As shown in FIG. 1, system 10 includes an IMD 14 and external programmer 20 shown in conjunction with a patient 12, who is ordinarily a human patient. In the example of FIG. 1, IMD 14 is an implantable electrical stimulator that delivers neurostimulation therapy to patient 12, e.g., for relief of chronic pain or other symptoms. Again, although FIG. 1 shows an IMD, other examples may include an external stimulator, e.g., with percutaneously implanted leads.

Electrical stimulation energy, which may be constant current or constant voltage based pulses, for example, is delivered from IMD 14 to one or more targeted locations within patient 12 via one or more electrodes (not shown) of implantable leads 16 and 18. The parameters for a program that controls delivery of stimulation energy by IMD 14 may include information identifying which electrodes have been selected for delivery of stimulation according to a stimulation program, the polarities of the selected electrodes, i.e., the electrode configuration for the program, and voltage or current amplitude, pulse rate, pulse shape, and pulse width of stimulation delivered by the electrodes. Delivery of stimulation pulses will be described for purposes of illustration. However, stimulation may be delivered in other forms, such as continuous waveforms.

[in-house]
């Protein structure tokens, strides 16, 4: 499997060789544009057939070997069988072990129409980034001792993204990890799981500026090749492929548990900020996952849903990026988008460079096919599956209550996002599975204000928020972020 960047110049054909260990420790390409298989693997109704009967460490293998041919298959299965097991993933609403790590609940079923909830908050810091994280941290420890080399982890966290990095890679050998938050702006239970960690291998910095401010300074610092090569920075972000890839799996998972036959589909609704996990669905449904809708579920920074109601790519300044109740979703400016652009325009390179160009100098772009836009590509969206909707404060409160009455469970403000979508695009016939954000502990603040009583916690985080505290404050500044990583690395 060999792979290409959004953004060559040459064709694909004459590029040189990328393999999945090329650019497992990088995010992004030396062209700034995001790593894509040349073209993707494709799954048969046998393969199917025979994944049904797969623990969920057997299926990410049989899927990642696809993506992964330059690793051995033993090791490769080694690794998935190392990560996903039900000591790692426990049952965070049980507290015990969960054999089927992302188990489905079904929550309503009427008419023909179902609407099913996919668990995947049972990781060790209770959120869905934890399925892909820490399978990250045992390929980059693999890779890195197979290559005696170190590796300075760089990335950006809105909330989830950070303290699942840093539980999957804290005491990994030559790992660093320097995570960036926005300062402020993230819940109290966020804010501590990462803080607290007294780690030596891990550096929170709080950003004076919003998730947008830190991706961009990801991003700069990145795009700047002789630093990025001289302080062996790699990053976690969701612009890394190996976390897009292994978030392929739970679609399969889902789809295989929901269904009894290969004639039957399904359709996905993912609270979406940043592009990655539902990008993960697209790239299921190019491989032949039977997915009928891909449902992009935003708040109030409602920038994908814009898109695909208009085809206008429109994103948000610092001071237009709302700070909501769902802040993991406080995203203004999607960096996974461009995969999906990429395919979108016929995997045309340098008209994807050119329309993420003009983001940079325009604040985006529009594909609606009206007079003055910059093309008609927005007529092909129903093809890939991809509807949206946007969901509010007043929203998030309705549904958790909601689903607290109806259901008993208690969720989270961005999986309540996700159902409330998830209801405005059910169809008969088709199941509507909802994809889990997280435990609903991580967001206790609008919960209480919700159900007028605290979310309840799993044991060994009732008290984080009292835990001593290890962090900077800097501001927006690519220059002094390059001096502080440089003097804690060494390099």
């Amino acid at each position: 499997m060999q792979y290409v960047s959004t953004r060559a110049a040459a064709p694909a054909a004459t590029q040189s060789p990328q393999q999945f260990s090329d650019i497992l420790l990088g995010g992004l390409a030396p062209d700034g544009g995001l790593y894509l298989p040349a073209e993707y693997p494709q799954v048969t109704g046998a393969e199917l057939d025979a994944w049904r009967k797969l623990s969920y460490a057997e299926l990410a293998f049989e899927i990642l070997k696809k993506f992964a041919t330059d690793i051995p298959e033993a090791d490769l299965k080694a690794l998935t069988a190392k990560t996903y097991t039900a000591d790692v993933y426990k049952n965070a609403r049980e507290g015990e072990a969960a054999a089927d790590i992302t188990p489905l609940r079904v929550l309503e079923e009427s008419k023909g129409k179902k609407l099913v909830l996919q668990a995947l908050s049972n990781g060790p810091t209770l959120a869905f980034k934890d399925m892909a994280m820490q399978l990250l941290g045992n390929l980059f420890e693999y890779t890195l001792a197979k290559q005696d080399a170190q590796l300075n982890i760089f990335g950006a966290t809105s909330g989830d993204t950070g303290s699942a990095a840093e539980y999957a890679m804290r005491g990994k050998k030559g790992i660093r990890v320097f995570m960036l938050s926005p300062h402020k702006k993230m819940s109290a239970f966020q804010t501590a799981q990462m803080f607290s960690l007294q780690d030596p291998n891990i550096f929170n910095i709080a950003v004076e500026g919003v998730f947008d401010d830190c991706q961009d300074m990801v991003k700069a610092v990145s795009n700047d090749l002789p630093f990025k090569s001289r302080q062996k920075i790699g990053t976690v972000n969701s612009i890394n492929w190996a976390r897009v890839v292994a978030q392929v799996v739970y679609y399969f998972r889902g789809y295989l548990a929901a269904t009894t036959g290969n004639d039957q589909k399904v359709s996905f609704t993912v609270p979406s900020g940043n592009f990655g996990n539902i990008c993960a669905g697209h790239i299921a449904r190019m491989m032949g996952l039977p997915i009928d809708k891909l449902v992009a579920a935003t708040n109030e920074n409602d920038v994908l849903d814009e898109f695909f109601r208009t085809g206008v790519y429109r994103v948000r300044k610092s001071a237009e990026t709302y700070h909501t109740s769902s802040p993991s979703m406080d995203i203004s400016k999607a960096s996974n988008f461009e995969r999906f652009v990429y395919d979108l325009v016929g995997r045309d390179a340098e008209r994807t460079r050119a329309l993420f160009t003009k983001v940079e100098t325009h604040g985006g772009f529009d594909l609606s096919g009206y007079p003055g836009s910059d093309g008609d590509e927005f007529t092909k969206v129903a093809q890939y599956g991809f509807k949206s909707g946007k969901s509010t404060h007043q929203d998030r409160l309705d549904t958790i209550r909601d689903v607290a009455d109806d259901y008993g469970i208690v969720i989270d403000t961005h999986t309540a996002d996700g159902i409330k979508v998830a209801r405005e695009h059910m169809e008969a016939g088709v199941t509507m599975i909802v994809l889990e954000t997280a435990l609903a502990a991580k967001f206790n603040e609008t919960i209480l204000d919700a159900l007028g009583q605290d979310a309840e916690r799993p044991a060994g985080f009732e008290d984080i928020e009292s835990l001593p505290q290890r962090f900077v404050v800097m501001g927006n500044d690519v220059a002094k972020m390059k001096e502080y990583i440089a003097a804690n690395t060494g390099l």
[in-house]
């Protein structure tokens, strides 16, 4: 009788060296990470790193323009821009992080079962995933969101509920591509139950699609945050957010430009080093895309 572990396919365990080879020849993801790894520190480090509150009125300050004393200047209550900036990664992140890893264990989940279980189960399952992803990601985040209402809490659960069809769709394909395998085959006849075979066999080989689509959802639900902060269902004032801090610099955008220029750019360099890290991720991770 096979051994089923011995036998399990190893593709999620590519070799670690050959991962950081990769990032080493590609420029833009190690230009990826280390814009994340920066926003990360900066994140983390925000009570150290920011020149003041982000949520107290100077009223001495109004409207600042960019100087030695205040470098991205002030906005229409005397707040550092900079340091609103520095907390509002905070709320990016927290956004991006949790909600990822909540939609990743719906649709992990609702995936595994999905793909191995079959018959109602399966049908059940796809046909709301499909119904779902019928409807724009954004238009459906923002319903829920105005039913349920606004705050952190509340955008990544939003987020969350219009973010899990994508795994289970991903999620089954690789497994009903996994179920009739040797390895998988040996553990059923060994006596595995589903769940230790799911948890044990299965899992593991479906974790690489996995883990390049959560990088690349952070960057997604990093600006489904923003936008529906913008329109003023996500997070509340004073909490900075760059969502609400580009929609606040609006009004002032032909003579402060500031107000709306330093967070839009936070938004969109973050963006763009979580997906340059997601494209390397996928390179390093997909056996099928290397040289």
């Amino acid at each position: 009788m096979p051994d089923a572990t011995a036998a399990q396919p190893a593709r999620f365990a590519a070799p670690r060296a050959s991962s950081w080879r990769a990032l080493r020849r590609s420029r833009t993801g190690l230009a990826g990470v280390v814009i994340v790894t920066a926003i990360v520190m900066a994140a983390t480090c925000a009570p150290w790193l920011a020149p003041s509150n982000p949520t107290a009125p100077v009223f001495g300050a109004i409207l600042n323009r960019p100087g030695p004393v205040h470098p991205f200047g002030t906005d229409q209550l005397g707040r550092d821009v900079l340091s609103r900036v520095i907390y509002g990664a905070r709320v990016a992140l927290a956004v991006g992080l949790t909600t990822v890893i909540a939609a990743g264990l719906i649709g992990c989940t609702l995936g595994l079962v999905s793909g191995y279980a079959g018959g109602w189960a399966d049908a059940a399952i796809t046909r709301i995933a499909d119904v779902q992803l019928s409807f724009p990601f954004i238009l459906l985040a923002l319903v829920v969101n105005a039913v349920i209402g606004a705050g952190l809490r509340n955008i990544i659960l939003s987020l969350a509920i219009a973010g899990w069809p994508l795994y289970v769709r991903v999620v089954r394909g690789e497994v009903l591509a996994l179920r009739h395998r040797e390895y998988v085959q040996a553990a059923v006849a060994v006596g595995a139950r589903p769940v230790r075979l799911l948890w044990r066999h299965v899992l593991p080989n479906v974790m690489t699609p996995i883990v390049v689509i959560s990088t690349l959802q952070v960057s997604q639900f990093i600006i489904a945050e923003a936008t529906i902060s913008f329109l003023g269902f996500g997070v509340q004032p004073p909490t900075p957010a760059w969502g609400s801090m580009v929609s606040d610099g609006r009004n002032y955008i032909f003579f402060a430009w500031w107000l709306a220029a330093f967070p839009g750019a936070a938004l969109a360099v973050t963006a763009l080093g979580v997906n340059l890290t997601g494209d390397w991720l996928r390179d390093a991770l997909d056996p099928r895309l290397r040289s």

In the example of FIG. 1, leads 16 and 18 may carry one or more electrodes that are placed adjacent to the target tissue. One or more electrodes may be disposed at a distal tip of lead 16 and/or at other positions at intermediate points along lead 16, for example. Electrodes of lead 16 and 18 transfer electrical stimulation generated by an electrical stimulation generator in IMD 14 to tissue of patient 12. The electrodes may be electrode pads on a paddle lead, circular (e.g., ring) electrodes surrounding the body of the lead, conformable electrodes, cuff electrodes, segmented electrodes, or any other type of electrodes capable of forming unipolar, bipolar or multipolar electrode configurations for therapy. In general, ring electrodes arranged at different axial positions at the distal ends of leads 16 and 118 will be described for purposes of illustration.